In many ways, President Lyndon B. Johnson was the most unlikely champion of Civil Rights. But his actions in the White House told a different story when he dared to champion two laws that changed America and the world—the Civil Rights Act of 1964 and the Voting Rights Act of 1965. Now, fifty years later, JFK and LBJ: A Time for Greatness sheds light on the fascinating story of a president who knew how to harness the nation’s grief over John F. Kennedy’s assassination, twist arms, and get his way. The film includes rarely seen footage, secret White House tapes, and personal testimony from LBJ’s advisors, biographers, friends, and family.
A story looking at the 50th anniversary of the bombing of 16th Street Baptist Church in Birmingham, Alabama.
Yale panel will explore the emerging new understanding of gender-based violence and harassment and their effect on their (mostly) female survivors, while considering how the best of our philosophies and theologies can set a new trajectory toward a healthy, humane, and equitable culture around gender and power. The panelists are:
Kaji Douša ‘06 M.Div., Senior Pastor at Park Avenue Christian Church, New York City
Serene Jones ‘85 M.Div., ’91 Ph.D., President of Union Theological Seminary and former Yale Divinity School professor
Galen Sherwin ‘94 B.A., Senior Staff Attorney at the Women’s Rights Project of the ACLU (moderator)
Carmelyn P. Malalis ‘96 B.A., Chair and Commissioner, New York City Commission on Human Rights
Josef Sorett, Associate Professor in the Religion Department and the Institute for Research in African-American Studies at Columbia University, director of the Center on African-American Religion, Sexual Politics and Social Justice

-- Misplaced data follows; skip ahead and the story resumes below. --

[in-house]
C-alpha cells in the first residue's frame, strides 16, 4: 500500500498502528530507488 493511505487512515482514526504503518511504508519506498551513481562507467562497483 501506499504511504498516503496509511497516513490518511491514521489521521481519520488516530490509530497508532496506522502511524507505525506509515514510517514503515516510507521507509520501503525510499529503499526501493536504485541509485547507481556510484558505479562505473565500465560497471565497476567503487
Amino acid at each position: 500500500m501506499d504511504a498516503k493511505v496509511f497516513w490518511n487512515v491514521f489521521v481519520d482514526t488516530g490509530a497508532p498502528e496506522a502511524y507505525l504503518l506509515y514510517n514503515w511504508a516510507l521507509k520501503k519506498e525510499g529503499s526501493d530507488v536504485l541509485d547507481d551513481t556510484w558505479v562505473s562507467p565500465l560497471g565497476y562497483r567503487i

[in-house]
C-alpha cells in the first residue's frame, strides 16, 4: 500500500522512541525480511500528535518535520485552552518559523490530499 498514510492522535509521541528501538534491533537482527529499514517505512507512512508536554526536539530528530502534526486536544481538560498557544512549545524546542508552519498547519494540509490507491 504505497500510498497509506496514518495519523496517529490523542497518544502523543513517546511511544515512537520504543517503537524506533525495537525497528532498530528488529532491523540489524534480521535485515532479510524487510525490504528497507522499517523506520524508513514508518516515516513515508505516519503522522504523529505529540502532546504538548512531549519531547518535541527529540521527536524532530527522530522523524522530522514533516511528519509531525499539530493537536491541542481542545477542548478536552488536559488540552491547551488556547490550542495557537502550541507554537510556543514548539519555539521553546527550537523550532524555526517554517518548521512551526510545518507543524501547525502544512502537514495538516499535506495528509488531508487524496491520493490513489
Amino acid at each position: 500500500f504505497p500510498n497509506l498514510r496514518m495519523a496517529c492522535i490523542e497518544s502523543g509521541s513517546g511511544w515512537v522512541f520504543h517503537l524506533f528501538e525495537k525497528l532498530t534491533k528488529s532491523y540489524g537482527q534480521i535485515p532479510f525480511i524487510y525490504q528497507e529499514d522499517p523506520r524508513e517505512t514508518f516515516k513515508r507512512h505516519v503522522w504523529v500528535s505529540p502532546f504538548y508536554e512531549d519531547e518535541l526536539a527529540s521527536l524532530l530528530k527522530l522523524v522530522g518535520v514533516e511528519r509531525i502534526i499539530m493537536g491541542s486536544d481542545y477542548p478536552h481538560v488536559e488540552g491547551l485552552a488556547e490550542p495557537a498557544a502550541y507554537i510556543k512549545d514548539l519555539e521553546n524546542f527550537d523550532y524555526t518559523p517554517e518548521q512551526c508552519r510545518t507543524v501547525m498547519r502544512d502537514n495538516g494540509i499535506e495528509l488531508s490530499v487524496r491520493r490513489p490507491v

The event took place on September 26, 2018 at the Yale Club of New York City.
On September 15, 1963, four black girls were killed when a bomb went off during Sunday services at the 16th Street Baptist Church in Birmingham, Alabama. (Three Ku Klux Klansmen were eventually convicted for their roles in the blast.)
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Experience where Dr Martin Luther King Jr began his civil rights work at Dexter Street Baptist Church in Montgomery, just one block away from where the Confederate Congress met. The Alabama State Capitol Building is also where the Selma March ended.
UW students had the special opportunity to hear from U.S. Congressman and American civil rights icon John Lewis at Meany Hall on the UW Seattle campus, February 23, 2017.
Representative Lewis and the co-authors of his new graphic novel, “March,” delivered inspirational talks about the purpose of activism and how they captured stories about the movement that changed our nation.
Representative Lewis is Georgia’s Fifth Congressional District Representative and widely known for his role in the Civil Rights movement. The three volumes of “March” capture the events of his life: organizing sit-ins, protesting the segregation of lunch counters in Nashville and taking part in the 1963 March on Washington, of which he is the sole surviving speaker.
Congressman John Lewis, Georgia’s 5th District
Ana Mari Cauce, President, UW
Rickey Hall, Vice President for Minority Affairs & Diversity, Chief Diversity Officer, UW
Andrew Aydin, author, digital director and policy advisor to John Lewis
Nate Powell, graphic novelist, illustrator
Craig Sims, lawyer, Bergman Draper Ladenberg